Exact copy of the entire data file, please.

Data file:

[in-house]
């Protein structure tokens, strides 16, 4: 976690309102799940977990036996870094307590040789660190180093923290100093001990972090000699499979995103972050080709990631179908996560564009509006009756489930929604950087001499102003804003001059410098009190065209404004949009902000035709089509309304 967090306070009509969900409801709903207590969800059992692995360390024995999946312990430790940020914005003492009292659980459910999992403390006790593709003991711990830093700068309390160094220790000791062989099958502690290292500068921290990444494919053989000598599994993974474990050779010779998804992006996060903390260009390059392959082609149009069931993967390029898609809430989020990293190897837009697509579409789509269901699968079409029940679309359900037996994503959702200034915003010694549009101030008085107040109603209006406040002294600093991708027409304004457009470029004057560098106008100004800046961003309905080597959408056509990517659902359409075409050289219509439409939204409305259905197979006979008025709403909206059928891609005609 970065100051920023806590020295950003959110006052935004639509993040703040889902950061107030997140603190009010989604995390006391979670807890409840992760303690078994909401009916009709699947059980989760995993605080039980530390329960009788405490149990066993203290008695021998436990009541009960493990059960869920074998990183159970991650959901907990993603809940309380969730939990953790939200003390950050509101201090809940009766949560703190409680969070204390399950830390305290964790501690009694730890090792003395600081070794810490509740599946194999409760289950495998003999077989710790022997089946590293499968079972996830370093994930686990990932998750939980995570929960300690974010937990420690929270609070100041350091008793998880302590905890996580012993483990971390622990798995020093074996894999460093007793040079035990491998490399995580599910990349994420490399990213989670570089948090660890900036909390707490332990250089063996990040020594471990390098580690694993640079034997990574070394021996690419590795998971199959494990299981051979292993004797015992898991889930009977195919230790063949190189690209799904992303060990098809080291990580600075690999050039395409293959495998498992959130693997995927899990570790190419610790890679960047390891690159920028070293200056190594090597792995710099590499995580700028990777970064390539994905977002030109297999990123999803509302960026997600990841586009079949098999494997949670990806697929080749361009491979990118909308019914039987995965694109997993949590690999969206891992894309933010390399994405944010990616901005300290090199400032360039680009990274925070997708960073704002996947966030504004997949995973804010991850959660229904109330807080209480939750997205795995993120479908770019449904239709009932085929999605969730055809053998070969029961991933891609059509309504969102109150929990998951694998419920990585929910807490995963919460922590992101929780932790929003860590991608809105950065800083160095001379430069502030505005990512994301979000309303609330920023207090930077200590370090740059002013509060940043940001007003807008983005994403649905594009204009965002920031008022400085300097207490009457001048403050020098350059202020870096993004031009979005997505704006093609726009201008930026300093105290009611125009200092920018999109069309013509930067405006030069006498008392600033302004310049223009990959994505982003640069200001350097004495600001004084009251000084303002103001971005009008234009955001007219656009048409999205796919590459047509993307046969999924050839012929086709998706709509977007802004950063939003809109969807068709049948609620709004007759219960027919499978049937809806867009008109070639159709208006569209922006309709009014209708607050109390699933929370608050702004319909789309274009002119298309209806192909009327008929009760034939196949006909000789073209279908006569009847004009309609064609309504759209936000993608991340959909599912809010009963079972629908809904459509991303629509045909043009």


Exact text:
[in-house]
């Protein structure tokens, strides 16, 4: 976690309102799940977990036996870094307590040789660190180093923290100093001990972090000699499979995103972050080709990631179908996560564009509006009756489930929604950087001499102003804003001059410098009190065209404004949009902000035709089509309304 967090306070009509969900409801709903207590969800059992692995360390024995999946312990430790940020914005003492009292659980459910999992403390006790593709003991711990830093700068309390160094220790000791062989099958502690290292500068921290990444494919053989000598599994993974474990050779010779998804992006996060903390260009390059392959082609149009069931993967390029898609809430989020990293190897837009697509579409789509269901699968079409029940679309359900037996994503959702200034915003010694549009101030008085107040109603209006406040002294600093991708027409304004457009470029004057560098106008100004800046961003309905080597959408056509990517659902359409075409050289219509439409939204409305259905197979006979008025709403909206059928891609005609 970065100051920023806590020295950003959110006052935004639509993040703040889902950061107030997140603190009010989604995390006391979670807890409840992760303690078994909401009916009709699947059980989760995993605080039980530390329960009788405490149990066993203290008695021998436990009541009960493990059960869920074998990183159970991650959901907990993603809940309380969730939990953790939200003390950050509101201090809940009766949560703190409680969070204390399950830390305290964790501690009694730890090792003395600081070794810490509740599946194999409760289950495998003999077989710790022997089946590293499968079972996830370093994930686990990932998750939980995570929960300690974010937990420690929270609070100041350091008793998880302590905890996580012993483990971390622990798995020093074996894999460093007793040079035990491998490399995580599910990349994420490399990213989670570089948090660890900036909390707490332990250089063996990040020594471990390098580690694993640079034997990574070394021996690419590795998971199959494990299981051979292993004797015992898991889930009977195919230790063949190189690209799904992303060990098809080291990580600075690999050039395409293959495998498992959130693997995927899990570790190419610790890679960047390891690159920028070293200056190594090597792995710099590499995580700028990777970064390539994905977002030109297999990123999803509302960026997600990841586009079949098999494997949670990806697929080749361009491979990118909308019914039987995965694109997993949590690999969206891992894309933010390399994405944010990616901005300290090199400032360039680009990274925070997708960073704002996947966030504004997949995973804010991850959660229904109330807080209480939750997205795995993120479908770019449904239709009932085929999605969730055809053998070969029961991933891609059509309504969102109150929990998951694998419920990585929910807490995963919460922590992101929780932790929003860590991608809105950065800083160095001379430069502030505005990512994301979000309303609330920023207090930077200590370090740059002013509060940043940001007003807008983005994403649905594009204009965002920031008022400085300097207490009457001048403050020098350059202020870096993004031009979005997505704006093609726009201008930026300093105290009611125009200092920018999109069309013509930067405006030069006498008392600033302004310049223009990959994505982003640069200001350097004495600001004084009251000084303002103001971005009008234009955001007219656009048409999205796919590459047509993307046969999924050839012929086709998706709509977007802004950063939003809109969807068709049948609620709004007759219960027919499978049937809806867009008109070639159709208006569209922006309709009014209708607050109390699933929370608050702004319909789309274009002119298309209806192909009327008929009760034939196949006909000789073209279908006569009847004009309609064609309504759209936000993608991340959909599912809010009963079972629908809904459509991303629509045909043009």